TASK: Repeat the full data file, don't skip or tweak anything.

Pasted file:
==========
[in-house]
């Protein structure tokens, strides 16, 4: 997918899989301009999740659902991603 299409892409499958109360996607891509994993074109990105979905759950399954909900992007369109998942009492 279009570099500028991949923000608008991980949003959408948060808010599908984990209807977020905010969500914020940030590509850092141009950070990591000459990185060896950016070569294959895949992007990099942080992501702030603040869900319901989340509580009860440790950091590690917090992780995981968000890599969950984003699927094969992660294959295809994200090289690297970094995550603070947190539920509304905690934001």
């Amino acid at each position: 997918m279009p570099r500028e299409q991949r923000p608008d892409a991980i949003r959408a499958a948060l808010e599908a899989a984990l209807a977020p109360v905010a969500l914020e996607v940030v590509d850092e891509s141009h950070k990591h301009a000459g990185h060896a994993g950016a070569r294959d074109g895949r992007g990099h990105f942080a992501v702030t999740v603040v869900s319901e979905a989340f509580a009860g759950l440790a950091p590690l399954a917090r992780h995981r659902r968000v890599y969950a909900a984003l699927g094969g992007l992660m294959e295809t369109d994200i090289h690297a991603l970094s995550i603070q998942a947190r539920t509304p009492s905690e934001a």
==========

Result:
[in-house]
């Protein structure tokens, strides 16, 4: 997918899989301009999740659902991603 299409892409499958109360996607891509994993074109990105979905759950399954909900992007369109998942009492 279009570099500028991949923000608008991980949003959408948060808010599908984990209807977020905010969500914020940030590509850092141009950070990591000459990185060896950016070569294959895949992007990099942080992501702030603040869900319901989340509580009860440790950091590690917090992780995981968000890599969950984003699927094969992660294959295809994200090289690297970094995550603070947190539920509304905690934001």
């Amino acid at each position: 997918m279009p570099r500028e299409q991949r923000p608008d892409a991980i949003r959408a499958a948060l808010e599908a899989a984990l209807a977020p109360v905010a969500l914020e996607v940030v590509d850092e891509s141009h950070k990591h301009a000459g990185h060896a994993g950016a070569r294959d074109g895949r992007g990099h990105f942080a992501v702030t999740v603040v869900s319901e979905a989340f509580a009860g759950l440790a950091p590690l399954a917090r992780h995981r659902r968000v890599y969950a909900a984003l699927g094969g992007l992660m294959e295809t369109d994200i090289h690297a991603l970094s995550i603070q998942a947190r539920t509304p009492s905690e934001a």